On Friday, Kansas State coach Bill Snyder said his players lacked anger. On Monday, he said his team needed inspiration. On Tuesday, he was all smiles.
The Wildcats showed Snyder everything he wanted when they gathered Monday afternoon for their first practice following a loss to North Dakota State. Players were more vocal, he said, and there was an obvious rise in energy.
“In some segments of our game we probably practiced better than at any time since we started on Aug. 2,” Snyder said. “That is a positive thing. Really, it was that determination aspect of it that seemed to be on the field. I sure appreciate that from our young guys.”
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Moving on from a disappointing loss at the beginning of the season can be tricky. Everyone comes into the year filled with optimism. Tasting defeat, especially against an opponent you were expected to beat, before September can affect a team’s confidence and impact the entire season.
In recent K-State history alone, the Wildcats have responded in varying ways. In 2003, they rebounded from a home loss to Marshall by winning 11 games and a Big 12 championship. In 2004, it suffered a loss to Fresno State and limped to a 4-7 record.
K-State is staying optimistic at the moment. If anything, the Wildcats are trying to spin the loss as a positive by using it as a metaphorical wakeup call.
“I wouldn’t say our confidence has wavered. We still have an opportunity to have something special,” junior center B.J. Finney said. “We all know that yesterday was a reflection of that, guys coming out with spirit and enthusiasm and practicing like we did. My confidence hasn’t wavered.”
K-State addressed several areas in the wake of its opening loss. The offensive line watched a day’s worth of video to figure out how to increase its rushing total (41 yards) when the Wildcats face Louisiana-Lafayette on Saturday. The defense tried to figure out how to stop more third-down conversions and cover the middle of the field. And the coaching staff planned ways to get backup quarterback Daniel Sams, who scored a touchdown on his first play from scrimmage against North Dakota State, more involved.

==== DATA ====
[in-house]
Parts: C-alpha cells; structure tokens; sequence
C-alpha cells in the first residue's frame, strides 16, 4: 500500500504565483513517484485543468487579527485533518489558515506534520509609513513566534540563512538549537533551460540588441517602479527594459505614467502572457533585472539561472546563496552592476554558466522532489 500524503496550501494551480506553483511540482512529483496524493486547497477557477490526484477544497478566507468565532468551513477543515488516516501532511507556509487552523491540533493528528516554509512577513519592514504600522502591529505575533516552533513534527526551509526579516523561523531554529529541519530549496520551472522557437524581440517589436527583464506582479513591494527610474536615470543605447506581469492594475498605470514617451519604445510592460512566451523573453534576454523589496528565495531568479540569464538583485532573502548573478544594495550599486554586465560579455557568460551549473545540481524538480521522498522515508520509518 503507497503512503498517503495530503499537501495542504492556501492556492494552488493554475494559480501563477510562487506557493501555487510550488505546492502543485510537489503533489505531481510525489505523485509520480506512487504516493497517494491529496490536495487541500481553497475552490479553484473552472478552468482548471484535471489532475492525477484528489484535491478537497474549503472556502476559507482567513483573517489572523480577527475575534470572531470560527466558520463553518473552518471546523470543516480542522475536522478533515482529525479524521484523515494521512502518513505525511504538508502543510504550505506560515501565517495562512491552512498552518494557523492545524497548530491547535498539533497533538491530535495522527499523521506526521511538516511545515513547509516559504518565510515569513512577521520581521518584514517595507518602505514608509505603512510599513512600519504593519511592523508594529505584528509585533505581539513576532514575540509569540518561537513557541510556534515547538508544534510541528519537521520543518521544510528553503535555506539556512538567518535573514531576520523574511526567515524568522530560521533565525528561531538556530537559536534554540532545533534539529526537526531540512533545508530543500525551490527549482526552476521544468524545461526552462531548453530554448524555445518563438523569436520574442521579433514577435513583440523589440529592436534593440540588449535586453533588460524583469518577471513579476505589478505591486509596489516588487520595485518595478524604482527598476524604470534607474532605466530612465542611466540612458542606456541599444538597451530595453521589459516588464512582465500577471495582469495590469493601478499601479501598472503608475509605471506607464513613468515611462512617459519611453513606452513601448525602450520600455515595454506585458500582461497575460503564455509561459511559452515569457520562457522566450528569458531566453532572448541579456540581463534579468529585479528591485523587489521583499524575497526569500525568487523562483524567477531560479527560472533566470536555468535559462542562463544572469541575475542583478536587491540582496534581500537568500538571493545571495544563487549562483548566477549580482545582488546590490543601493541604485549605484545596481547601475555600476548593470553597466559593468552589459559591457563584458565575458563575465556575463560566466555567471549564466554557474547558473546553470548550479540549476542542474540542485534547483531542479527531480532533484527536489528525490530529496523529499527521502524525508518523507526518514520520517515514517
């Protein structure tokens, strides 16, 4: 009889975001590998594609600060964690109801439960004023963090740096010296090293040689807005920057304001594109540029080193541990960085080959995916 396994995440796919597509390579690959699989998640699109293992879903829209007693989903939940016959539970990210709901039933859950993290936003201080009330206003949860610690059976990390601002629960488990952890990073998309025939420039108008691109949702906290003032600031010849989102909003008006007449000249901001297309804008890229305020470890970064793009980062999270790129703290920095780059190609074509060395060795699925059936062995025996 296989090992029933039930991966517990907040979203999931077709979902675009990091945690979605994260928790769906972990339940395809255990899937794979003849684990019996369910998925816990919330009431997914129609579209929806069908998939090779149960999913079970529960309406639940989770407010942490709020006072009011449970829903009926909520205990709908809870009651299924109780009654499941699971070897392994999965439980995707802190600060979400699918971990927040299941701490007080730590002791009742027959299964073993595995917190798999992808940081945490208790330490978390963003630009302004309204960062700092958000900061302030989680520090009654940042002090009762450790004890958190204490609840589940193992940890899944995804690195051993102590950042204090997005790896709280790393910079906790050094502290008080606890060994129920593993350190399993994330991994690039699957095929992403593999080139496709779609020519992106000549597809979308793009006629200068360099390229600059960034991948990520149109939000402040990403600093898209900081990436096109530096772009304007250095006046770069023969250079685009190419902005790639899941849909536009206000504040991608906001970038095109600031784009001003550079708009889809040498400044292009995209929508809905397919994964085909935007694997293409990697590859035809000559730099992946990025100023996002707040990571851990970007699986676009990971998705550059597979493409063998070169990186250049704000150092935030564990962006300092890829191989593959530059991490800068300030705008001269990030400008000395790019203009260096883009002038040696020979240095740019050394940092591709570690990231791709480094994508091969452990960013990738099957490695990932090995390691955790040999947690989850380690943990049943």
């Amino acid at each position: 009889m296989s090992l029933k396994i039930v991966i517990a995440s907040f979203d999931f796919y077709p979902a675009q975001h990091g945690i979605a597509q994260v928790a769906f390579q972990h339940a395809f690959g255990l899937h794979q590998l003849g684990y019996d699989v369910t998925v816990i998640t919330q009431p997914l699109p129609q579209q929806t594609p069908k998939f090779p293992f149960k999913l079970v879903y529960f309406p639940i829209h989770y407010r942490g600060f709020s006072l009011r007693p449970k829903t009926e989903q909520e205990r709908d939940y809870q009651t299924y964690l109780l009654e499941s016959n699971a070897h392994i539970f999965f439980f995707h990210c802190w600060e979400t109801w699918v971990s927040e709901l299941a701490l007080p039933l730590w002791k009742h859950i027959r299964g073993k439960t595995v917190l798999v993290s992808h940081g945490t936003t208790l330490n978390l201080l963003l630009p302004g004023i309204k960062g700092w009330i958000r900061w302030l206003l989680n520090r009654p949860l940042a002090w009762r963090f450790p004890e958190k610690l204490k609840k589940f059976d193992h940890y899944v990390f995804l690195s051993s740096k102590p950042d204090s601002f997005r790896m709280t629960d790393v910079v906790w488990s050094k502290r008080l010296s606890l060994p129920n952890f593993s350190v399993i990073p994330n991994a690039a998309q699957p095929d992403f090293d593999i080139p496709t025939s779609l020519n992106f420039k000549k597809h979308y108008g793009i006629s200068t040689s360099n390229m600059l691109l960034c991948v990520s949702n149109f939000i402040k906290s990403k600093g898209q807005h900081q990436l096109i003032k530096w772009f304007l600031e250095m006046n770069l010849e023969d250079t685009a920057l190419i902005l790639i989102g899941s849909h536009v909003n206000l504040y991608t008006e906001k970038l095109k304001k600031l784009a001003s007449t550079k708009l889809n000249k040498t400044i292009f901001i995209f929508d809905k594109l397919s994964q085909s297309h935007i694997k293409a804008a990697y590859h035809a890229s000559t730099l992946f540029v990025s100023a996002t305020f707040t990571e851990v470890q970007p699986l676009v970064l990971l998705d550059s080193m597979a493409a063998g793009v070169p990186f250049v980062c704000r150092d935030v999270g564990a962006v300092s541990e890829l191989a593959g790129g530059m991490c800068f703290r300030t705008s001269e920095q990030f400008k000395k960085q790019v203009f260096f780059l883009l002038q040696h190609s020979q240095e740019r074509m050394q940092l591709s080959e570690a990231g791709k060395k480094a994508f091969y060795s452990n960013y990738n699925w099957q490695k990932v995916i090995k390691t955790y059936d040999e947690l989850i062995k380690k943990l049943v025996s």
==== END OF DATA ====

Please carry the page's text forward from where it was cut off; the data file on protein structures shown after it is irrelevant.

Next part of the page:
Still, none of those adjustments were as noticeable as the Wildcats’ change in demeanor.
So many players were speaking up and challenging their teammates during Monday’s practice, Sams said, that even the scout team was heard.
“Our attitude and morale around the team is different,” Sams said. “We improved dramatically. Heads weren’t down like Friday. Everyone was eager to get to practice and everyone was vocal. I was shocked at that. Scouts were talking it up. That’s the first time I’ve ever heard scouts get vocal and I’ve been here three years.
“Everyone is coming closer. Nobody likes losing, but maybe that loss is what we needed for us to grow as a team. We are still young as far as the quarterback situation and the offense. I feel like taking that ‘L’ is going to make us better. Guys are talking who normally don’t say anything. We are coming closer as a team.”
Snyder’s comments over the weekend were a big reason why.
He opened his postgame news conference by asking, “Now will you believe me when I say we’re not very good?” Then he challenged his team’s passion by saying he didn’t see any angry faces in the locker room. On Monday, he suggested his team needed a new mental approach.
K-State players were surprised to hear those comments, but they responded.
“One of the reasons I think practice went well Monday was because Coach said what he said,” Sams said. “At the end of the day, Coach knows what he is doing. He’s been doing it a long time. I felt like it motivated us. A lot of us were out there like, ‘OK, Coach, if that is really how you feel, I am going to show you. That is why we are coming together. I’m glad Coach said that.”
One inspiring practice doesn’t assure K-State of playing well on Saturday. It needs to maintain that passion throughout the week and carry it onto the field for kickoff.
But it is certainly a step in the right direction.
“A lot of guys were ready yesterday. They had a lot of enthusiasm and spirit,” Finney said. “Some of us were pretty angry about the outcome of Friday. We wanted to change it and that definitely showed.… Practice ran pretty smooth. It was high level of intensity and it was high level of execution. Everybody was into it, and it shows just how fast things can go if we get into it.”